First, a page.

THE CITY OF COLLEGE PARK ET AL. v. PARADIES-ATLANTA, LLC ET AL.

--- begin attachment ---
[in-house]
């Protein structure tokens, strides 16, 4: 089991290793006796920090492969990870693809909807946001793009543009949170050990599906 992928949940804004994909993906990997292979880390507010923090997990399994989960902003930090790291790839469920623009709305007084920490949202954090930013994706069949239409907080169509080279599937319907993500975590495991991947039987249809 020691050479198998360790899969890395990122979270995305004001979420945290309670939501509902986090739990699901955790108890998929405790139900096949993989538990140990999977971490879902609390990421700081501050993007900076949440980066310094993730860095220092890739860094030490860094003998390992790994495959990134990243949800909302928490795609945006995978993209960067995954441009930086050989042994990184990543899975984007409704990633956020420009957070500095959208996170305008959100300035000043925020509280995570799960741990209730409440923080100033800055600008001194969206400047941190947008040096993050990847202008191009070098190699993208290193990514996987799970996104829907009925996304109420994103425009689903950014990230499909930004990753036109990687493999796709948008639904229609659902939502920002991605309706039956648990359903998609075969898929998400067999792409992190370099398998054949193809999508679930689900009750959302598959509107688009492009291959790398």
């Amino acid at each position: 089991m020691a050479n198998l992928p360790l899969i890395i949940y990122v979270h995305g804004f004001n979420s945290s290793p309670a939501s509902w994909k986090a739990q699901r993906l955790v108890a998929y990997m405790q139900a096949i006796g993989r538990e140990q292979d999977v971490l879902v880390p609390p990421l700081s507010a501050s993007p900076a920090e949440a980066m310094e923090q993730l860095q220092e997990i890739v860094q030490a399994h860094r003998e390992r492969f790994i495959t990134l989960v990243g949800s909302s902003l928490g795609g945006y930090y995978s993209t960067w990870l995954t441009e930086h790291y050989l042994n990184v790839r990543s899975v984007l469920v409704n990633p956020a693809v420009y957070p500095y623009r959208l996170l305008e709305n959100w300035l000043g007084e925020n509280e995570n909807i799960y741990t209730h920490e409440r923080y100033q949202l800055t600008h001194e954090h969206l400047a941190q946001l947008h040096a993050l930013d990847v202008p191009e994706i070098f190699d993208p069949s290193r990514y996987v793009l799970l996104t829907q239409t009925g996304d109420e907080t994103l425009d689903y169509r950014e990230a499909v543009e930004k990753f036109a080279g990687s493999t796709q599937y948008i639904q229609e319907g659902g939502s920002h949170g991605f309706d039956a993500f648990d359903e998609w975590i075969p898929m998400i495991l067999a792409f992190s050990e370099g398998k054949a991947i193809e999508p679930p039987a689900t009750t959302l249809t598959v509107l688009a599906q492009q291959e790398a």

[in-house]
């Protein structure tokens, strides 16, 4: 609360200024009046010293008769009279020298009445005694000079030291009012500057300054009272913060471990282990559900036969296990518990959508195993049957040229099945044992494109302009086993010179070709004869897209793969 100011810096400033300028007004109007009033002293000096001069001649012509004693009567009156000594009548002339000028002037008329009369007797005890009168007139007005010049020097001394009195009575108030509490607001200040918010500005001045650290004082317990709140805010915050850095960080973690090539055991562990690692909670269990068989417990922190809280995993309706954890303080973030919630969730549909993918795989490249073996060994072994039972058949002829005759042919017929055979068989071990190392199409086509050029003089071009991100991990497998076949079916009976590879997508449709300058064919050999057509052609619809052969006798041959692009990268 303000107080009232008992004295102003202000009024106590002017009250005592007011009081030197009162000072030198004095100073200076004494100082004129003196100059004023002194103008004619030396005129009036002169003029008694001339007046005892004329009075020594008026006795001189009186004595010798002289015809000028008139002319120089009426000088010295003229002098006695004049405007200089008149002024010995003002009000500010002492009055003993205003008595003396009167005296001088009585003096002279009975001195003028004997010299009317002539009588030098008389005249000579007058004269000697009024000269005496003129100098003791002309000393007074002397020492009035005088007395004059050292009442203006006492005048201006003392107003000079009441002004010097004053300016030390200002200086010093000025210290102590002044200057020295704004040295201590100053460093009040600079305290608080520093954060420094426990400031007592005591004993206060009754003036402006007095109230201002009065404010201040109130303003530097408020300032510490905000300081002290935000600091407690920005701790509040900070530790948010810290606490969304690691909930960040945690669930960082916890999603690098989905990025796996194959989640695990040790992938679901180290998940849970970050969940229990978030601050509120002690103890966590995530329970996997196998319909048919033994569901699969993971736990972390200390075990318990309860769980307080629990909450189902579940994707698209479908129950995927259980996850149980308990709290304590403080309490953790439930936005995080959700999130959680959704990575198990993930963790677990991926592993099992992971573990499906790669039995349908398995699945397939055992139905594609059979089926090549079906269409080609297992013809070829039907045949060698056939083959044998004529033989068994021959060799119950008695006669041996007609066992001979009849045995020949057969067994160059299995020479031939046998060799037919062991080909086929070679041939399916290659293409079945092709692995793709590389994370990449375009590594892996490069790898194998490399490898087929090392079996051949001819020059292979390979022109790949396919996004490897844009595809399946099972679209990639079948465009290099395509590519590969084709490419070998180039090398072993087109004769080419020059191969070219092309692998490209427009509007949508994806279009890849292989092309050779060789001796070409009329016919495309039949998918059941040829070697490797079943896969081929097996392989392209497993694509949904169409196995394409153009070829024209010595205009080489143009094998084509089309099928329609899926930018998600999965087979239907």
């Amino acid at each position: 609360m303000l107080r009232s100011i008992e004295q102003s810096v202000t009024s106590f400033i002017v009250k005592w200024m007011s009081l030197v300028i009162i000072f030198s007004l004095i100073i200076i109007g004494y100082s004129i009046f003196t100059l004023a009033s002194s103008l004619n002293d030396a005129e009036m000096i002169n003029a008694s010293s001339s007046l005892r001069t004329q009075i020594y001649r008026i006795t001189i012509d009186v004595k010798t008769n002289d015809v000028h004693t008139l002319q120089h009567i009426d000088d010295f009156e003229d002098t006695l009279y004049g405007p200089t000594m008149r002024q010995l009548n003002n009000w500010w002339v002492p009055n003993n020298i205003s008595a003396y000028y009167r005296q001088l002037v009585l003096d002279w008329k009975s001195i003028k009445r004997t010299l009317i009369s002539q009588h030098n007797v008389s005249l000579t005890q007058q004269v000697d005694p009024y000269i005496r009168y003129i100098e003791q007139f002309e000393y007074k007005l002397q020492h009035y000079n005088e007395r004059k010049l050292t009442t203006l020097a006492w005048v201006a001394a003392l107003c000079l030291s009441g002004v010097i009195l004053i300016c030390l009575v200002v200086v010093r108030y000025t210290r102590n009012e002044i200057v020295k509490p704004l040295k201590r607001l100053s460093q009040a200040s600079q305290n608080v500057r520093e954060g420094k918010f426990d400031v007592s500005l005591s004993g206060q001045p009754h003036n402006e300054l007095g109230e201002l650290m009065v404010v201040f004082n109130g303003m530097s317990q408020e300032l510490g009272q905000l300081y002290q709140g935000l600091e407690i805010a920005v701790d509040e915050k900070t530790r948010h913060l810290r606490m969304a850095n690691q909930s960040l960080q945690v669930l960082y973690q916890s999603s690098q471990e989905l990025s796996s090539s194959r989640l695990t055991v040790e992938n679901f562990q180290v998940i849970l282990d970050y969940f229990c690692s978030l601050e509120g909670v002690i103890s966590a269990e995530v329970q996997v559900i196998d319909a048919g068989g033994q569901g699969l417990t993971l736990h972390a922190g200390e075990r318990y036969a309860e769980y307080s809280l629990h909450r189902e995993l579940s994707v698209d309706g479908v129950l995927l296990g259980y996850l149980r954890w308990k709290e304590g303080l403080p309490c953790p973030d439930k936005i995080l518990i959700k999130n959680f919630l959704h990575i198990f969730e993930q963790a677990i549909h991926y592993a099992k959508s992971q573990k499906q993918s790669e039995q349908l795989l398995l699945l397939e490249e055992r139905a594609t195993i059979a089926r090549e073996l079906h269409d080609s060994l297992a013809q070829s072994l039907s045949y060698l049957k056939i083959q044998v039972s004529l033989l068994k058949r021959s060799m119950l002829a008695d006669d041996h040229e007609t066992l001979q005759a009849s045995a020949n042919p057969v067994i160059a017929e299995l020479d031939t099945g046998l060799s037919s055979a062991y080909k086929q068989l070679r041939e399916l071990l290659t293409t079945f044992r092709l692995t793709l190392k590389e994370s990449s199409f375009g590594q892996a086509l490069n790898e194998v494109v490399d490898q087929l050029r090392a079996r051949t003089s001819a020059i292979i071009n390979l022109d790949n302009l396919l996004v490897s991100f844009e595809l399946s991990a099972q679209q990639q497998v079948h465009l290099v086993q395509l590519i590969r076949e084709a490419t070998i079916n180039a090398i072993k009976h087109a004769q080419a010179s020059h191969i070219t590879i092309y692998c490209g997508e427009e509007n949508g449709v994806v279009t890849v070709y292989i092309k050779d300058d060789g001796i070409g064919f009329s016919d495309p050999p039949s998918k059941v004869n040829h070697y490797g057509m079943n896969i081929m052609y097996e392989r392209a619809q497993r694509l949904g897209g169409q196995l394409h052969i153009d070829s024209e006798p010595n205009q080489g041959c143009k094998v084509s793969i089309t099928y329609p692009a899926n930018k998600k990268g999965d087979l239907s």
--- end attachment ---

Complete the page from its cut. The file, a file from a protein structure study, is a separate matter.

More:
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SECOND DIVISION ELLINGTON, P. J., ANDREWS and BROWN, JJ. NOTICE: Motions for reconsideration must be physically received in our clerk’s office within ten days of the date of decision to be deemed timely filed. http://www.gaappeals.us/rules June 1, 2018 In the Court of Appeals of Georgia A18A0162. THE CITY OF COLLEGE PARK et al. v. PARADIESATLANTA, LLC et al. BROWN, Judge. In this ad valorem real property tax refund suit, Clayton County, the Clayton County Board of Commissioners and its individual members, and the Clayton County Tax Commissioner (collectively, “Clayton County”) and the City of College Park (with Clayton County, the “defendants”) appeal the superior court’s order granting summary judgment to Paradies-Atlanta, LLC (“Paradies”) and Paradies-Atlanta II, LLC (“Paradies II,” and, with Paradies, the “plaintiffs”). The defendants primarily challenge the superior court’s ruling that the plaintiffs’ interests in the premises at issue in this action constitute non-taxable usufructs. For the reasons that follow, we affirm. Summary judgment is proper when there is no genuine issue of material fact and the movant is entitled to judgment as a matter of law. Pinnacle Properties V v. Mainline Supply of Atlanta, 319 Ga. App. 94, 94 (735 SE2d 166) (2012); see also OCGA § 9-11-56 (c). “We review a trial court’s grant of summary judgment de novo, construing the evidence, and all reasonable conclusions and inferences drawn from it, in favor of the nonmovant.” (Citation and punctuation omitted.) Thomas v. Summers, 329 Ga. App. 250, 250 (764 SE2d 578) (2014); see also Pinnacle Properties V, 319 Ga. App. at 94. So viewed, the evidence shows that the City of Atlanta, which owns HartsfieldJackson Atlanta International Airport (the “Airport”), entered into two seven-year agreements, one with each plaintiff (the “Agreements”), for the plaintiffs to operate retail establishments at various locations within the Airport (the “Parcels”). Each of the four Parcels at issue in this appeal is located in Clayton County, and two of the Parcels also are within the city limits of College Park. The term of each Agreement included the 2015 tax year. 2 In 2015, the defendants assessed ad valorem real property taxes against the plaintiffs’ interests in the Parcels.1 Clayton County assessed real property taxes in the amounts of $80,757.90 against Paradies and $159,149.46 against Paradies II, and College Park assessed $29,110.86 in real property taxes against Paradies. After the plaintiffs paid these taxes, they instituted this action to recover these amounts under OCGA § 48-5-380, which governs refunds of taxes by counties and municipalities. Following discovery, the trial court granted the plaintiffs’ motion for summary judgment, concluding that the rights in the Parcels that the City of Atlanta has granted to the plaintiffs constitute non-taxable usufructs. The court rejected Clayton County’s alternative contention that the plaintiffs’ interests in the Parcels are taxable as franchises. This appeal followed. 1. In an enumeration of error not joined by the City of College Park, Clayton County contends that the trial court erred when it determined that the plaintiffs do not have taxable “franchise interest[s]” in the Parcels. In this action, however, the plaintiffs seek refunds of real property taxes they paid to Clayton County and the City of College Park; they do not seek refunds of any purported franchise taxes. See 1 As best as we can tell, neither defendant assessed ad valorem real property taxes against the plaintiffs’ interests in the Parcels before 2015. It is unclear on the current record what precipitated this change. 3 OCGA § 48-5-3 (“All real property including, but not limited to, leaseholds, interests less than fee, and all personal property shall be liable to taxation and shall be taxed, except as otherwise provided by law.”) (emphasis supplied). Compare OCGA § 48-5421 (“All franchises of value not provided for in this article shall be returned for taxation and taxed pursuant to law as is other property.”). Whether the plaintiffs’ interests in the Parcels potentially may subject them to franchise taxes has no bearing on the relief they seek in this action, and the record contains no indication that the defendants have collected or assessed – or even sought to collect or assess – franchise taxes from the plaintiffs. Because the plaintiffs are not seeking a refund of franchise taxes for which they filed a return, the trial court properly concluded that Clayton County could not deny the refund of real property taxes on this ground.2 2. The defendants contend that the trial court erred when it concluded that the plaintiffs’ interests in the Parcels are usufructs, rather than estates for years. We disagree. [A] usufruct is created when the owner of real estate grants to another person “the right simply to possess and enjoy the use of such real estate either for a fixed time or at the will of the grantor. In such a 2 We express no opinion on whether the plaintiffs may have a franchise interest for which they are obligated to file a return under OCGA § 48-5-421. 4 case, no estate passes out of the landlord” and the usufruct may not be conveyed except by the landlord’s consent, nor is it subject to levy and sale. Richmond County Bd. of Tax Assessors v. Richmond Bonded Warehouse Corp., 173 Ga. App. 278, 279 (325 SE2d 891) (1985) (quoting OCGA § 44-7-1 (a)); accord Diversified Golf, LLC v. Hart County Bd. of Tax Assessors, 267 Ga. App. 8, 10 (598 SE2d 791) (2004) (“[A] usufruct is not considered an interest in land and therefore it is not subject to ad valorem taxation.”). “A usufruct has been referred to as merely a license in real property, which is defined as authority to do a particular act or series of acts on land of another without possessing any estate or interest therein.” (Citation, punctuation, and footnote omitted; emphasis in original.) Jekyll Dev. Assoc. v. Glynn County Bd. of Tax Assessors, 240 Ga. App. 273, 274 (1) (523 SE2d 370) (1999). By way of contrast, an estate for years, which does not involve the landlord-tenant relationship, “carries with it the right to use the property in as absolute a manner as may be done with a greater estate and is subject to ad valorem taxation.” (Citations and punctuation omitted.) Richmond County Bd. of Tax Assessors, 173 Ga. App. at 279; see also OCGA §§ 44-6-101; 44-6-103; Diversified Golf, LLC, 267 Ga. App. at 14 (“[A] usufruct exists where the lessee takes only a circumscribed and limited use 5 of the premises and facilities, where the restrictions imposed are so pervasive as to be fundamentally inconsistent with the concept of an estate for years, or where the owner retains dominion and control over the property or the business operated thereon.”) (citations and punctuation omitted). Where the term of a lease is for a period greater than five years, a rebuttable presumption arises that the parties intended to create an estate for years rather than a usufruct. To resolve whether the presumption has been overcome in this case, we must examine the terms of the lease agreements and determine what interests the parties intended to convey. (Citations and punctuation omitted.) Richmond County Bd. of Tax Assessors, 173 Ga. App. at 279; see also Diversified Golf, LLC, 267 Ga. App. at 10 (“[W]hether an estate in the land passes to the tenant, or he obtains merely the usufruct depends upon the intention of the parties; and this is true without regard to the length of the term.”) (citation and punctuation omitted). In a case such as this, involving a tax dispute with government authorities, the terms of each instrument of conveyance “must be scrutinized objectively to determine whether the legal effect of the agreement between [the parties] is to give [the grantee] a usufruct or an estate for years.” Allright Parking of Ga. v. Joint City-County Bd. of Tax Assessors, 244 Ga. 378, 386 (3) (260 6 SE2d 315) (1979); accord Macon-Bibb County Bd. of Tax Assessors v. Atlantic Southeast Airlines, 262 Ga. 119, 120 (414 SE2d 635) (1992). Factors to be considered in determining whether the parties intended to create a usufruct include: (i) the terms used in the instrument of conveyance to describe the grantee’s rights; (ii) any provisions in the instrument addressing the parties’ understanding as to liability for ad valorem taxes, see Diversified Golf, LLC, 267 Ga. App. at 11-12; (iii) the grantor’s “retention of dominion or control over the leased property,” Richmond County Bd. of Tax Assessors, 173 Ga. App. at 279; (iv) which party has retained the duties to keep and maintain the premises and appurtenances; and (v) whether the grantee may assign the lease or allow any part of the leased premises to be used by others without the grantor’s consent, see id. at 280; accord Macon-Bibb County Bd. of Tax Assessors, 262 Ga. at 121; Allright Parking of Ga., 244 Ga. at 386-387 (3). “Although an estate for years may be encumbered or somewhat limited without being reduced to a usufruct, if the lease imposes sufficient conditions and limitations upon the use of the premises to negate the conveyance of an estate for years the interest passed is reduced to a mere usufruct.” (Citations and punctuation omitted.) Diversified Golf, LLC, 267 Ga. App. at 10-11. 7 Here, the Agreements’ seven-year terms give rise to a presumption that they conveyed estates for years. See Diversified Golf, LLC, 267 Ga. App. at 10; Richmond County Bd. of Tax Assessors, 173 Ga. App. at 279. That presumption, however, is sufficiently rebutted by numerous provisions in the Agreements indicating that the plaintiffs may not use the Parcels “in as absolute a manner as may be done with” an estate for years. See OCGA § 44-6-103; Richmond County Bd. of Tax Assessors, 173 Ga. App. at 279-280 (concluding that the parties intended to create a usufruct, notwithstanding the 50-year lease term); accord Eastern Air Lines v. Joint CityCounty Bd. of Tax Assessors, 253 Ga. 18, 18-19, 20 (5) (315 SE2d 890) (1984) (30year leases granted usufructs); Allright Parking of Ga., 244 Ga. at 385-387 (3) (35year lease conveyed a usufruct); Diversified Golf, LLC, 267 Ga. App. at 10-14 (50year lease conveyed a usufruct). First, each Agreement explicitly notes that the City of Atlanta owns the property on which the Parcels are located and further provides: “The rights of [plaintiff] hereunder constitute a usufruct, which is not subject to levy or sale. No estate shall pass out of [the] City.” While these provisions are not controlling in this 8 tax dispute, they are indicative of the parties’ intent to convey a usufruct.3 See Jekyll Dev. Assoc., 240 Ga. App. at 275 (3) (a statement in the lease defining the interest created as “an estate for years” was one of several factors to be considered in determining the nature of the conveyance). Second, numerous provisions in each Agreement show that the City of Atlanta has retained dominion and control over the Parcels. Both Agreements prohibit the plaintiffs from subletting, assigning, transferring, or encumbering any of their rights under the Agreements without the City of Atlanta’s consent. See Macon-Bibb County Bd. of Tax Assessors, 262 Ga. at 121 (restrictions on the grantee’s ability to sublet or assign the premises indicate a usufruct); Richmond County Bd. of Tax Assessors, 173 Ga. App. at 280 (same). The City of Atlanta also retains the rights to: (i) unilaterally expand or contract each Parcel’s size and require the plaintiffs to relocate to other areas in the Airport; (ii) enter each Parcel to inspect it or make ordinary repairs “at any reasonable time and as often as [the City of Atlanta] considers necessary”; and (iii) terminate the Agreements without cause on 30 days’ notice. See Macon-Bibb County Bd. of Tax Assessors, 262 Ga. at 121 (the landlord’s right to take back parts 3 Pretermitting whether there is any merit to the defendants’ contention that the trial court gave too much weight to this factor, the trial court’s ultimate conclusion was correct, for the reasons discussed below. 9 of the leased premises on 90 days’ notice was evidence that the tenant did not have an estate for years); Jekyll Dev. Assoc., 240 Ga. App. at 277 (5) (“[T]he right to inspect the premises given to the lessor . . . constitutes a retention of control consistent with the grant of a usufruct. . . .”). Moreover, all construction and improvements on the Parcels require prior approval by the City of Atlanta, as does all Parcel-related advertising. See Camp v. Delta Air Lines, 232 Ga. 37, 41 (205 SE2d 194) (1974) (a provision requiring the grantor’s approval before making improvements or erecting signs or other advertising is inconsistent with an estate for years). The Agreements also restrict: (i) the hours during which deliveries may be made to the Parcels and who may make such deliveries; (ii) the types of services offered and activities conducted on the Parcels; (iii) the prices that may be charged for goods and services provided on the Parcels; and (iv) the hours during which businesses on the Parcels must be open. See Eastern Air Lines, 253 Ga. at 20 (3) (pervasive restrictions on the grantee’s use of the property are indicative of a usufruct); Diversified Golf, LLC, 267 Ga. App. at 12-14 (same). The Agreements likewise contain detailed customer-service requirements for the businesses operated on the Parcels and similarly detailed requirements concerning each business’s point10 of-sale system. The plaintiffs also must keep detailed records for each business and make those records “available immediately” to the City of Atlanta upon request. The Agreements further require the plaintiffs to comply with numerous City of Atlanta policies, including its policies on disadvantaged business enterprises, equal employment opportunities, non-discrimination, ethics, and conflicts of interest. See Macon-Bibb County Bd. of Tax Assessors, 262 Ga. at 120-121 (requiring the grantee to implement an affirmative action program and comply with various federal regulations is evidence of a usufruct); Richmond County Bd. of Tax Assessors, 173 Ga. App. at 280 (subjecting activities on the premises to various regulations is indicative of a usufruct). Moreover, the Agreements require the plaintiffs to keep the Parcels and improvements thereon in good repair at the plaintiffs’ expense. “If the parties had intended to convey an estate for a term of years, [these duties] would have been the lessee’s responsibility under the law, thus making it unnecessary to insert such a provision in the body of the agreement.” Richmond County Bd. of Tax Assessors, 173 Ga. App. at 280. The defendants rely in large part on provisions in each Agreement rendering the plaintiffs liable for “all taxes levied or assessed” against any interests of the plaintiffs in the Parcels and any improvements, personal property, furniture, or 11 fixtures added to the Parcels by the plaintiffs. These provisions, however, which do not explicitly address ad valorem real property taxes, shed no light on whether the plaintiffs’ interests are subject to such taxes in the first place.4 In any event, these provisions are insufficient to outweigh the numerous other restrictions on the plaintiffs’ use of the Parcels discussed above. See Diversified Golf, LLC, 267 Ga. App. at 11, 14 (holding that the lease as a whole showed that the lessor “retained dominion and control over the property and that [the lessee] took only a circumscribed and limited use of the premises,” notwithstanding a provision making the lessee liable for “all taxes and governmental charges on any interest it held pursuant to the lease”). The defendants also highlight the plaintiffs’ obligations to maintain various types of insurance coverage. While this may be indicative of the grant of an estate for years, as is the case with the tax liability provisions, it also is insufficient to outweigh the various limitations addressed above. See Allright Parking of Ga., 244 Ga. at 386387 (3); compare Buoy v. Chatham County Bd. of Tax Assessors, 142 Ga. App. 172, 173-174 (235 SE2d 556) (1977) (a 50-year lease granted more than a mere usufruct 4 Notably, the plaintiffs do not contest their 2015 assessments for personal property taxes by the defendants. 12 where the lessees obtained the right to build and operate a motel on the lessor’s lands and were required to obtain “broad insurance coverage against loss to the premises and loss arising from the operation of the motel,” and the lessor did not purport to exercise any dominion or control over the operation of the motel). In sum, the defendants’ claim that the plaintiffs’ use of the Parcels is only “somewhat limit[ed]” is belied by the numerous, pervasive restrictions governing nearly all aspects of the plaintiffs’ rights in the Parcels. We therefore affirm the trial court’s ruling that the plaintiffs’ interests in the Parcels constitute non-taxable usufructs. 3. Finally, in an argument not joined by the City of College Park, Clayton County enumerates as error the trial court’s failure to address its claim that the plaintiffs are liable for ad valorem taxes on various “leasehold improvements” installed on the Parcels. Clayton County contends that the plaintiffs “indisputably owned” these improvements during the 2015 tax year, regardless of whether they acquired only usufruct interests in the Parcels. We discern no reversible error. Clayton County’s contention in this regard ignores the plain language of the Agreements, under which the plaintiffs must surrender all improvements to the City of Atlanta upon the expiration or termination of the Agreements. These provisions are 13 in accord with Georgia law, under which real property includes the land and all improvements thereon, which cannot be separated from each other. See Fulton County Bd. of Assessors v. McKinsey & Co., 224 Ga. App. 593, 594 (1) (481 SE2d 580) (1997); accord Fayette County Bd. of Tax Assessors v. Ga. Utilities Co., 186 Ga. App. 723, 725 (1) (368 SE2d 326) (1988) (land and the improvements thereon constitute “one item of property”). Consequently, any interest that the plaintiffs may have had in any improvements on the Parcels in 2015 extended no further than their interests in the Parcels themselves. Accordingly, Clayton County’s claim in this respect provides no basis for reversal. Judgment affirmed. Ellington, P. J., and Andrews, J., concur. 14